Nov 05

José Celestino Mutis Botanical Garden, Bogotá

José Celestino Mutis Botanical Gardens

 

As this past Monday was a holiday here in Colombia (as it seems every other weekend is sometimes!) I decided not to sit around sleeping off the inevitable novelty-Sunday-party hangover, but do some research for this blog instead (so professional!), and enjoy a day at one of Bogota’s most beautiful tourist attractions; the José Celestino Mutis Botanical Gardens (Calle 63 # 68-95).

 

José Celestino Mutis Botanical Gardens
The creator of the gardens (clue: it’s not José Celestino Mutis)

 

Located right next to Parque Simon Bolivar, Bogota’s premier green space, the gardens are a fantastic resource, and are Colombia’s largest botanical gardens. They feature plants from every altitude, region and climate in Colombia; and if you read this blog even a little bit, you’ll know that that’s a lot of altitudes, regions and climates (we do tend to go on about that a bit…hey, it’s relevant!).

 

José Celestino Mutis Botanical Gardens
José Celestino Mutis Botanical Gardens

 

First of all, let’s get this out of the way: who is José Celestino Mutis, I hear you cry?! Well, I can tell you…José Celestino Mutis was born in Spain in 1732, and in 1783, he headed a Royal Botanical Expedition to the Kingdom of New Granada (including the now-Colombia). They discovered and described over 6,600 new species of flora, making it one of the 18th centuries’ most important scientific expeditions. He went on to reside in Bogota, where Alexander von Humboldt visited him in 1801, and where he died, aged 76, in 1808. Mutis is therefore known as one of the most important scientists in the history of the Americas. Fun fact: as well as this garden, he has given his name to an airport in Bahia Solano (in the Choco) and a species of orchid (mutisia), and his image appeared on the old Spanish 2,000 peseta banknotes.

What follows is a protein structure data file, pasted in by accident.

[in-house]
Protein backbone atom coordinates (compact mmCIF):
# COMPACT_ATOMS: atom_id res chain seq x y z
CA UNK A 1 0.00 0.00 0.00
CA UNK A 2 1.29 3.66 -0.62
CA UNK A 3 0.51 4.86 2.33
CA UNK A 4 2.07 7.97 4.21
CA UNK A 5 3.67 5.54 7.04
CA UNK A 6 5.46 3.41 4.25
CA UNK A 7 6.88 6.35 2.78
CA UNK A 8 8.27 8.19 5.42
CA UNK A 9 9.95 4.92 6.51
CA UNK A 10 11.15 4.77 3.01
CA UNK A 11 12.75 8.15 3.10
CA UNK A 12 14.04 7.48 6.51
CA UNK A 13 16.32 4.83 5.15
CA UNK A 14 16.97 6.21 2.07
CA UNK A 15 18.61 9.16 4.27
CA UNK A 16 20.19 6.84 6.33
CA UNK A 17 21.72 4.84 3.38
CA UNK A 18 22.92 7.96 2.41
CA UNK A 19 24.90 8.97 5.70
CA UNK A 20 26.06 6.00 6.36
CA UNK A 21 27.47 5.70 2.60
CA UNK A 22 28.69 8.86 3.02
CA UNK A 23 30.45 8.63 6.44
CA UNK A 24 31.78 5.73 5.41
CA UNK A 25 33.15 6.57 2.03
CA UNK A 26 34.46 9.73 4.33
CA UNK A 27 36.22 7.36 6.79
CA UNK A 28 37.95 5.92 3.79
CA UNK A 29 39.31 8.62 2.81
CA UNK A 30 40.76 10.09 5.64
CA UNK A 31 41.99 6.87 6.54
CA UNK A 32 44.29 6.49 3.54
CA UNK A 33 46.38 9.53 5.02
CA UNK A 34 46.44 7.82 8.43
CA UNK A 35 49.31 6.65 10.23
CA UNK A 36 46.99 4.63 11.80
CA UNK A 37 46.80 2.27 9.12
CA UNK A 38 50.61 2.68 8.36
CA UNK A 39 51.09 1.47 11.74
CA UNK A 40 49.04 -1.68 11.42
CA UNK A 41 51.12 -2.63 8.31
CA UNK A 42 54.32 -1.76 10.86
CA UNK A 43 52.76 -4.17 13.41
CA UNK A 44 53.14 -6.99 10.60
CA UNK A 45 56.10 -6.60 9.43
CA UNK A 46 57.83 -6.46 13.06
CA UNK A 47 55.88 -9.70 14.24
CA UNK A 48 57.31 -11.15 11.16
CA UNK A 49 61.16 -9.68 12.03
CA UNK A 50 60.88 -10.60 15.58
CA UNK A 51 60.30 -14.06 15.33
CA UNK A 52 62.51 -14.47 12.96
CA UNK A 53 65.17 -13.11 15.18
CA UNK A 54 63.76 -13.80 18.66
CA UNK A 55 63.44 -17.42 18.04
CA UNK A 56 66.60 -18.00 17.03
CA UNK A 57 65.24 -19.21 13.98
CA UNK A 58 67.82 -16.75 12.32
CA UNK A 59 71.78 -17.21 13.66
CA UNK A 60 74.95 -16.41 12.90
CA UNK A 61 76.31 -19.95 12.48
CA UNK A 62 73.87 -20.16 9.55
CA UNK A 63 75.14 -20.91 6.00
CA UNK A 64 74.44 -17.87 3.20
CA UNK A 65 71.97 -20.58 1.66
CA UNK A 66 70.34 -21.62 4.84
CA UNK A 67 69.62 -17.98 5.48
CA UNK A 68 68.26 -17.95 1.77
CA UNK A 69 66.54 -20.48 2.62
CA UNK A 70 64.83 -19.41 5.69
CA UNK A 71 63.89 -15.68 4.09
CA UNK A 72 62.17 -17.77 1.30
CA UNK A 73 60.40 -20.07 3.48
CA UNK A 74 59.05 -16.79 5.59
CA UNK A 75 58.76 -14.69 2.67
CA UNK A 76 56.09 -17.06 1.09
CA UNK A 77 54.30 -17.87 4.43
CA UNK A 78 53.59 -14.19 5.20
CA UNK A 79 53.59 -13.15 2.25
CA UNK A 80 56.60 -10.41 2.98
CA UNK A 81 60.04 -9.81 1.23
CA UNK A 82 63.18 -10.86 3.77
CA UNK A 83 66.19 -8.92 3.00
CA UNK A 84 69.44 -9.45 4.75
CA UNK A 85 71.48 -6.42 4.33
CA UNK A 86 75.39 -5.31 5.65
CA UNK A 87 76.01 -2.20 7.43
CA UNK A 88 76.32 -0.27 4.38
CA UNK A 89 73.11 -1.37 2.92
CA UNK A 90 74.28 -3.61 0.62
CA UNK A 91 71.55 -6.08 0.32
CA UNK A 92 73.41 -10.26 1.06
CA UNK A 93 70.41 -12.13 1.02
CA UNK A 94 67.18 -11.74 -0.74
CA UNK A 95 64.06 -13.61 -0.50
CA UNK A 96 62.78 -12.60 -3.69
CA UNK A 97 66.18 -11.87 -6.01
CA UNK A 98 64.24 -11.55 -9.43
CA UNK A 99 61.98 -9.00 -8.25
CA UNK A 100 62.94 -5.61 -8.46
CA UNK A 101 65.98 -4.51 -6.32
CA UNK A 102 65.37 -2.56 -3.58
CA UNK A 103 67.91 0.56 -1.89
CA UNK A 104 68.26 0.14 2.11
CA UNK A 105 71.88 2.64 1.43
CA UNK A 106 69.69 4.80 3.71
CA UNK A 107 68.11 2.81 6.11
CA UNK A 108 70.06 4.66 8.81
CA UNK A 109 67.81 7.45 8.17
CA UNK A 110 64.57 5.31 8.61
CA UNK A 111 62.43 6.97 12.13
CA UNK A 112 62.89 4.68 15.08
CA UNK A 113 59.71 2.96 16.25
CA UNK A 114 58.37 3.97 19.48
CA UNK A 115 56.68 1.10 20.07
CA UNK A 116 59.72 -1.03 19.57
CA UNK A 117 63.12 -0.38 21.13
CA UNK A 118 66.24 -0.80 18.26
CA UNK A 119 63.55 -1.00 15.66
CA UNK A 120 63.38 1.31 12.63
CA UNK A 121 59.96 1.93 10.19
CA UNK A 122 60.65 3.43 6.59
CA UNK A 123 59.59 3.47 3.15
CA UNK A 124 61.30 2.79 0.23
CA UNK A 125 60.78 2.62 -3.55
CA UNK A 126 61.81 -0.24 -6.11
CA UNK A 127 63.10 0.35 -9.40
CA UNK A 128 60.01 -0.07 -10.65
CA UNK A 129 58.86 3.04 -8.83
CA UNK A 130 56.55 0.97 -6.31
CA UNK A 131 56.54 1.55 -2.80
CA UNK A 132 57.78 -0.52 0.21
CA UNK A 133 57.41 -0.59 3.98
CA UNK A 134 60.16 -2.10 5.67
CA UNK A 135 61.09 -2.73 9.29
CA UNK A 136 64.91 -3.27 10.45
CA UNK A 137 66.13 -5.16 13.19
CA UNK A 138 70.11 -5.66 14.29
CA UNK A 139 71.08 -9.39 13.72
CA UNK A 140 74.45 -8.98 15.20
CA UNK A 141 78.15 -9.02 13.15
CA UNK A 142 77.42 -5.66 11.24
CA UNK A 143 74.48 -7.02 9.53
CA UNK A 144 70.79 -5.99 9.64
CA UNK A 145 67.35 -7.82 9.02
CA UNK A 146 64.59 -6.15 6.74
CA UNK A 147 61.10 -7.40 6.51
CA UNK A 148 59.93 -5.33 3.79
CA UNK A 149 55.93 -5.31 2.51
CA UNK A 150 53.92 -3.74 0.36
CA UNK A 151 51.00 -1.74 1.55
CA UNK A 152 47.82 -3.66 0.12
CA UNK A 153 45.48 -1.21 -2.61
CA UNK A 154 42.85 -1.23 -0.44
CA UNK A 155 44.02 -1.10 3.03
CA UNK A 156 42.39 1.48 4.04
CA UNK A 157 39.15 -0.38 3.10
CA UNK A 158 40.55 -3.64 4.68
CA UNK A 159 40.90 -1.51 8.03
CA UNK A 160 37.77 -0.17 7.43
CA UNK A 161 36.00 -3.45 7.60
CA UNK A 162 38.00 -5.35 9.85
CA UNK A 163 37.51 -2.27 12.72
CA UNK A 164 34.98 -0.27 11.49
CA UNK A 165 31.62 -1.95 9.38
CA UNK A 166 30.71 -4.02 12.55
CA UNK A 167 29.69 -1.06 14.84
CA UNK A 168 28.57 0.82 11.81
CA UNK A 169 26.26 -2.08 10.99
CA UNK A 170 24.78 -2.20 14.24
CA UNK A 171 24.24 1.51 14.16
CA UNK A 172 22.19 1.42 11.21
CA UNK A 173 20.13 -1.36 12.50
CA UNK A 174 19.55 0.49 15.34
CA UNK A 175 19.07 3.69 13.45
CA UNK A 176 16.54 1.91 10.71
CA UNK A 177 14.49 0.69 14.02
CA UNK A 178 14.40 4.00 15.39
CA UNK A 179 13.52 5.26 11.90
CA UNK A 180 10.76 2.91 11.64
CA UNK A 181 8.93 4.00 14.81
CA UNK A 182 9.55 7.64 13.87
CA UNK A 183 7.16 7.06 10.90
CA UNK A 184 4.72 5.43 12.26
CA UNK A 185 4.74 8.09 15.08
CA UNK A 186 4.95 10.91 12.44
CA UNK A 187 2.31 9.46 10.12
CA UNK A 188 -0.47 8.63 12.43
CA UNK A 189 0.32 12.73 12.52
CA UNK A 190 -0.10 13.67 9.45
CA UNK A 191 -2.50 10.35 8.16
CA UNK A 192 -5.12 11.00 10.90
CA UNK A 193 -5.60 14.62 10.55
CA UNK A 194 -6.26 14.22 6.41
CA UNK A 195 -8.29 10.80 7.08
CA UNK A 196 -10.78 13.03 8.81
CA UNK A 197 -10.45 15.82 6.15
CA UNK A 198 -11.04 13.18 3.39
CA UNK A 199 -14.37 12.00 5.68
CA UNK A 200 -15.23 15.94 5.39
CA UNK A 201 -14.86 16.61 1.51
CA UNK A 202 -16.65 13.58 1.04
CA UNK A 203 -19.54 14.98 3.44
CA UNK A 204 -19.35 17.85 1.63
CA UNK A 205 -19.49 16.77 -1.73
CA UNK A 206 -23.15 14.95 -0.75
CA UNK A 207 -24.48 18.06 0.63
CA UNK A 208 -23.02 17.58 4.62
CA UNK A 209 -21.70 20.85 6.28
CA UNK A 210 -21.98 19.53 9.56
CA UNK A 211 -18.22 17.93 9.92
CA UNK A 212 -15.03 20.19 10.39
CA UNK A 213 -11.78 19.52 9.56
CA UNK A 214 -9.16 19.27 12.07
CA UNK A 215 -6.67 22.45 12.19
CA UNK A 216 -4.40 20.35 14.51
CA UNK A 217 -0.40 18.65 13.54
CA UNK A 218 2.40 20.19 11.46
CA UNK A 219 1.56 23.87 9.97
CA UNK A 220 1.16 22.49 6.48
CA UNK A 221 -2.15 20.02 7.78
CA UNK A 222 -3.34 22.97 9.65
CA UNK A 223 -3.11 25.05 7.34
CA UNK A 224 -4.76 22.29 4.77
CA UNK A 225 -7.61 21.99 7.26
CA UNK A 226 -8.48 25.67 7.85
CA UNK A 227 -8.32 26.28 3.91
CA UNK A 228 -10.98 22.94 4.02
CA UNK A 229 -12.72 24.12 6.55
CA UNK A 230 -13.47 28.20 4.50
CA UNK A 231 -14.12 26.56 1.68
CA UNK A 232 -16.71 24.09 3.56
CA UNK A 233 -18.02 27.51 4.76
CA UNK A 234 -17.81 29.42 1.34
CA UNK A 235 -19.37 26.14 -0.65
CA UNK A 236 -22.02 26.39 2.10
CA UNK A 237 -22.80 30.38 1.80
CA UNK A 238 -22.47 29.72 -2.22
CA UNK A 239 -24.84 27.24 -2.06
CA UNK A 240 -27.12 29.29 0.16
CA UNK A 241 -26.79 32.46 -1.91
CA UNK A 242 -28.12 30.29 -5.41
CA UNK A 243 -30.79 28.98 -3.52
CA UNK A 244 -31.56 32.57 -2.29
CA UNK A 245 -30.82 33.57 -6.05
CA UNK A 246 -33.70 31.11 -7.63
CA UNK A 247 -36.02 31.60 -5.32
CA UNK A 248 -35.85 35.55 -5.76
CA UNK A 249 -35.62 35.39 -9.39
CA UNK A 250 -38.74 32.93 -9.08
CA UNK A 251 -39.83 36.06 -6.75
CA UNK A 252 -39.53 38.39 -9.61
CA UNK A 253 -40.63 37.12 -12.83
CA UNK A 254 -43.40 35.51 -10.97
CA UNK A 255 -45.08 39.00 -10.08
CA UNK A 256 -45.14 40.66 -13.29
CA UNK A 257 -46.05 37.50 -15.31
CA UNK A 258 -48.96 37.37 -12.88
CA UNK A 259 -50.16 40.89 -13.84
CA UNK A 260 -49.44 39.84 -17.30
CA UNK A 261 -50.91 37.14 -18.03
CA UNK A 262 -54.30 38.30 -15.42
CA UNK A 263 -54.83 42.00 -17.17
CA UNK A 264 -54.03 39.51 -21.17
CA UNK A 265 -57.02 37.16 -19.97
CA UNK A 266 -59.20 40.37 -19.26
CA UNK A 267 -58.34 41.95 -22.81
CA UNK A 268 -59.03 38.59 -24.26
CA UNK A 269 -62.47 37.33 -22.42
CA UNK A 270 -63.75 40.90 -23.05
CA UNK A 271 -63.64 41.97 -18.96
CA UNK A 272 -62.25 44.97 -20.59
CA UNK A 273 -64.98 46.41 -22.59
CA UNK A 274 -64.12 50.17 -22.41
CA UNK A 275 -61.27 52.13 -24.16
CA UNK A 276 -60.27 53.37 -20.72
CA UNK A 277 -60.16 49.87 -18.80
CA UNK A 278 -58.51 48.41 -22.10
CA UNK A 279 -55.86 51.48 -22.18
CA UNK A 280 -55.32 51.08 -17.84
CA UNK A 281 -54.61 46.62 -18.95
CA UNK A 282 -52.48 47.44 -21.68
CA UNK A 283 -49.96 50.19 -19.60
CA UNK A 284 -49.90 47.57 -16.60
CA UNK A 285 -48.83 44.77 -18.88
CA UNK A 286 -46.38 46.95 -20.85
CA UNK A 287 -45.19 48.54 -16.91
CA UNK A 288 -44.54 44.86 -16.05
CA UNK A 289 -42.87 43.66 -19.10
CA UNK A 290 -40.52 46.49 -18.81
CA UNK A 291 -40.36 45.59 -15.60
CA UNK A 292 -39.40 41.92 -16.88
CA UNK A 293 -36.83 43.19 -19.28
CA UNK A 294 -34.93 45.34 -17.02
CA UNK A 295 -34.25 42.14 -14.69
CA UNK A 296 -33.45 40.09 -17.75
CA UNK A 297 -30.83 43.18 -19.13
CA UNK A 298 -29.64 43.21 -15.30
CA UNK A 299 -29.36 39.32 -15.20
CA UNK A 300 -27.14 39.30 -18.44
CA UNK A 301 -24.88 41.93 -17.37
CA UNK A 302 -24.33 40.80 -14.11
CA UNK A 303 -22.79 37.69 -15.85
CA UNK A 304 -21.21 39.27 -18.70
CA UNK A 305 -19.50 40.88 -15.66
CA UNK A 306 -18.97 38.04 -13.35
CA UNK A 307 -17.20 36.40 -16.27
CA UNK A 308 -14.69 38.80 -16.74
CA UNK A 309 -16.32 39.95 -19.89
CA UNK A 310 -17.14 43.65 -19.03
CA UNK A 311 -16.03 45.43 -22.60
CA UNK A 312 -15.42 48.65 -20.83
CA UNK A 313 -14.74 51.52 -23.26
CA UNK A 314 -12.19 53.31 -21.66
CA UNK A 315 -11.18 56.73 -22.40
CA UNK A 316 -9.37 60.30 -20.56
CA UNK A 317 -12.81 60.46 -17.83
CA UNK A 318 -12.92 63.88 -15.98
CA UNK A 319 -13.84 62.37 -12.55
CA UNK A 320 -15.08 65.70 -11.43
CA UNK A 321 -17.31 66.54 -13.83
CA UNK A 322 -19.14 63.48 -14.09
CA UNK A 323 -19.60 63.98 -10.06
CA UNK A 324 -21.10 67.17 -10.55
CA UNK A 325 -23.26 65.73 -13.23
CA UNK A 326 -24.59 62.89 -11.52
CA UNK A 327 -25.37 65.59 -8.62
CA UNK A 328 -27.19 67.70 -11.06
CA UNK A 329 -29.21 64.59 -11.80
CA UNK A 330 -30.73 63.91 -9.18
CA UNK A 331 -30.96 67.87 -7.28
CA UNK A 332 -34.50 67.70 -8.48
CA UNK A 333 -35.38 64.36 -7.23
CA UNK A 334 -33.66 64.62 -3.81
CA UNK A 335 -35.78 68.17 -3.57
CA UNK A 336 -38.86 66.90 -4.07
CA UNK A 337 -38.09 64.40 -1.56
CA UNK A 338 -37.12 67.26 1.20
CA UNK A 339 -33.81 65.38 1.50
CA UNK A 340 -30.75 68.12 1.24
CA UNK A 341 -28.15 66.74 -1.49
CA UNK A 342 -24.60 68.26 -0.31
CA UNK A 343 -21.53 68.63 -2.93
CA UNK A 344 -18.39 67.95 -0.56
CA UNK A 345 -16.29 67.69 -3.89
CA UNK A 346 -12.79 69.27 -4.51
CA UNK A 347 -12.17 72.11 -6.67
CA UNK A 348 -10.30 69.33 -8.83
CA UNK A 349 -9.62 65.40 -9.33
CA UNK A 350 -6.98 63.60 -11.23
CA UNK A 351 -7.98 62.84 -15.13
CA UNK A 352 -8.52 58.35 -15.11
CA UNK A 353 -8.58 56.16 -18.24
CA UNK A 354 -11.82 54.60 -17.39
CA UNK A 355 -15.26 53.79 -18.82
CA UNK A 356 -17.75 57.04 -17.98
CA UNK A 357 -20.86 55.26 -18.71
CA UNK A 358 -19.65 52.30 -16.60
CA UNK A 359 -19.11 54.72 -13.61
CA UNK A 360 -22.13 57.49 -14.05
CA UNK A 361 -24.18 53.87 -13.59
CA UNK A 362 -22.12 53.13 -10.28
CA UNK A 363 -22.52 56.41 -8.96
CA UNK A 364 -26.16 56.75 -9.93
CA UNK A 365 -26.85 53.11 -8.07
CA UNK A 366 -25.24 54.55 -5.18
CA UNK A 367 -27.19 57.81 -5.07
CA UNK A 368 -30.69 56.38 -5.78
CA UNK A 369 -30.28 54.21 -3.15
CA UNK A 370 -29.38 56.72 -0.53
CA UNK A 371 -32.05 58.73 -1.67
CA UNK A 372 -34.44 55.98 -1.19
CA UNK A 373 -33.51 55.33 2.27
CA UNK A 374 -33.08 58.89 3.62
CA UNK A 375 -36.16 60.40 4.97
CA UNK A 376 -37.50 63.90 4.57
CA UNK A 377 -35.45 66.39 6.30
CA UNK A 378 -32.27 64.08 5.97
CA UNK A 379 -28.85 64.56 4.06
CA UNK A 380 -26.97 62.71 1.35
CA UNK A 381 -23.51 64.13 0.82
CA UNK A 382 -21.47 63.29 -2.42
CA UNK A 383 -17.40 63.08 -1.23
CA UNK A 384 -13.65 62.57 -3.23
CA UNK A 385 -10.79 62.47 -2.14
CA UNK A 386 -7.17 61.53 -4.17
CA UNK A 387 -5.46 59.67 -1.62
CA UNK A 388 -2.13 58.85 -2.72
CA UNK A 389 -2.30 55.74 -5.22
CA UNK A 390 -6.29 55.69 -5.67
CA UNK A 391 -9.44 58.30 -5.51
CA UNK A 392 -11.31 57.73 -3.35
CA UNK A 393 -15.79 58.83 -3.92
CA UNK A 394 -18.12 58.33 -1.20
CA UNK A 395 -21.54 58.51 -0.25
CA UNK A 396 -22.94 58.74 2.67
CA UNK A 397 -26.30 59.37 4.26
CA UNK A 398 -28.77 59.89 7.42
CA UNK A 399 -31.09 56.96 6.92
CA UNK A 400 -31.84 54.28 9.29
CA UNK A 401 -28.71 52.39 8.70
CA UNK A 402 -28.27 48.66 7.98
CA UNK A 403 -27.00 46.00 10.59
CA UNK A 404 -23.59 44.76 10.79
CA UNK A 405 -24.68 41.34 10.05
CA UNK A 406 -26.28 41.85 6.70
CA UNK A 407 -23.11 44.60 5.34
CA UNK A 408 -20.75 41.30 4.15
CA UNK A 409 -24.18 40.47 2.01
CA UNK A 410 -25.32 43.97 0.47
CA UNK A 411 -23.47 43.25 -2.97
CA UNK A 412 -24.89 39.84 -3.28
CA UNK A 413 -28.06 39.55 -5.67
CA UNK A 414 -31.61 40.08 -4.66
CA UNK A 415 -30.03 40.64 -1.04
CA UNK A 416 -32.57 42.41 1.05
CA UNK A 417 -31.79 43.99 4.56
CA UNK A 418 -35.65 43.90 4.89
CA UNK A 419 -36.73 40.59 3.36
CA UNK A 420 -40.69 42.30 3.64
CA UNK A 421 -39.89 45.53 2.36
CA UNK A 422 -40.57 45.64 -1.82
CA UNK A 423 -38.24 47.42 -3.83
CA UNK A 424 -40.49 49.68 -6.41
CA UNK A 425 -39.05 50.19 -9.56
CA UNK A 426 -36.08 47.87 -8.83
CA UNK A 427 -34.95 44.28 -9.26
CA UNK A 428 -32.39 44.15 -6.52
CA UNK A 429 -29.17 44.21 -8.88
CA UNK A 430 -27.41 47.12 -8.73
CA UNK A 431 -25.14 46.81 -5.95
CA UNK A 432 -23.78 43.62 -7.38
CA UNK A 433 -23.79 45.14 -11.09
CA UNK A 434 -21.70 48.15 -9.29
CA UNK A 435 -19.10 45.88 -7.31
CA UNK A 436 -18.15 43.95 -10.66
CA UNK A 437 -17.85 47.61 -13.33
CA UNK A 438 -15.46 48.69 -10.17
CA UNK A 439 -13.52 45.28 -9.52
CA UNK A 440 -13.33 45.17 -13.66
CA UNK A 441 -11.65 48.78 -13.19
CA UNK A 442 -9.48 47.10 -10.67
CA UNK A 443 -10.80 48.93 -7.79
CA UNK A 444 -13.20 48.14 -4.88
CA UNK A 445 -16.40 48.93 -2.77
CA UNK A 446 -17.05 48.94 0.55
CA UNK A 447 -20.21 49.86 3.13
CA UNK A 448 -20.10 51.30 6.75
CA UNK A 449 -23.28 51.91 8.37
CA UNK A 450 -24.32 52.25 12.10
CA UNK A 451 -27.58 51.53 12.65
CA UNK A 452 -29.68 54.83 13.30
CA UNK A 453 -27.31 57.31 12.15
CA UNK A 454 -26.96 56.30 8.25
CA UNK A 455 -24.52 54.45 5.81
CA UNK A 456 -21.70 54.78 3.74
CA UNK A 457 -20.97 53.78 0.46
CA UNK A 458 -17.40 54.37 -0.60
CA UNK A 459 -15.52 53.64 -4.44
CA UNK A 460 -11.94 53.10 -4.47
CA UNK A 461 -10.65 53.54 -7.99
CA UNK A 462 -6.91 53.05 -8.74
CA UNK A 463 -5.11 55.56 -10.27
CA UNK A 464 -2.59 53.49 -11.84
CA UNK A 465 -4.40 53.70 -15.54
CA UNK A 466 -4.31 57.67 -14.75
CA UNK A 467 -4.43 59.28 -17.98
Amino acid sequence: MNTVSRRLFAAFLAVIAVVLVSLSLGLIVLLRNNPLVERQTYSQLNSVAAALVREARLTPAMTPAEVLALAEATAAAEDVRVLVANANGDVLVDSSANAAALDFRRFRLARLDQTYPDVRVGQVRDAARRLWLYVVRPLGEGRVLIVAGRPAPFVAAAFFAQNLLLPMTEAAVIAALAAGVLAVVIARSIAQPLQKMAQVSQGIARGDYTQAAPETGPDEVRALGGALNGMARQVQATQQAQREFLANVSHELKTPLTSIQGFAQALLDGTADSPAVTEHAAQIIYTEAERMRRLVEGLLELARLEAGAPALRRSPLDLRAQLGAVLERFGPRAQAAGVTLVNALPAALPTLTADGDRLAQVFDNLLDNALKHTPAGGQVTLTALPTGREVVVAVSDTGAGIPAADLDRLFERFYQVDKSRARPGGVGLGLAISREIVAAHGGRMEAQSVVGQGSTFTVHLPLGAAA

José Celestino Mutis
José Celestino Mutis himself

 

But I digress; back to the Botanical Gardens! Perfect for a half-day visit on a sunny morning or afternoon (perhaps combined with Parque Simon Bolivar or Salitre Magico theme park for a full day-out), they are full to bursting with examples of Colombia’s stunning flora, both in outdoor and indoor displays. The garden is largely divided into regions, with the paramo area a personal highlight. Another highlight is the extensive greenhouse network in the center of the gardens; full of more humid climate plants, including a beautiful rainforest room, complete with Reina Victoria waterlilies.

 

José Celestino Mutis Botanical Gardens
A resident of the rainforest room

 

It’s not just plants either; I spent a good amount of time observing the many lovely bird species that call this garden home. Bursting, as it is, with exotic flowers and trees, means that the garden attracts an impressive array of hummingbirds, flowerpiercers and tanagers. Their bright colors and beautiful song gives an added dimension to your surroundings; it often genuinely feels like you’ve escaped the city (no mean feat for a city as expansive as Bogota). The only real clue is that the gardens lie on the flyover of the El Dorado airport (although you quickly learn to forget about this).

 

José Celestino Mutis Botanical Gardens
The desert section

 

With special events regularly scheduled, such as the orchid exhibition that was going on during my visit (check their website for updates), and an excellent selection of activities for kids, as well as a nice cafe, the gardens are a good addition to any visitor’s Bogota itinerary. And at a cost of just 10.000 COP for adults and 7.000 for children, it’s an inexpensive day-out at that!

 

José Celestino Mutis Botanical Gardens
Special plant market for the holiday

 

So, grab your binoculars and best horticultural field-guide and head over. Or, to be fair, you could just grab an ice-cream and have a nice stroll. Both are equally acceptable! Just go and take a look at the José Celestino Mutis Botanical Gardens next time you find yourself in Bogota, it’s well-worth it!

Chris

 

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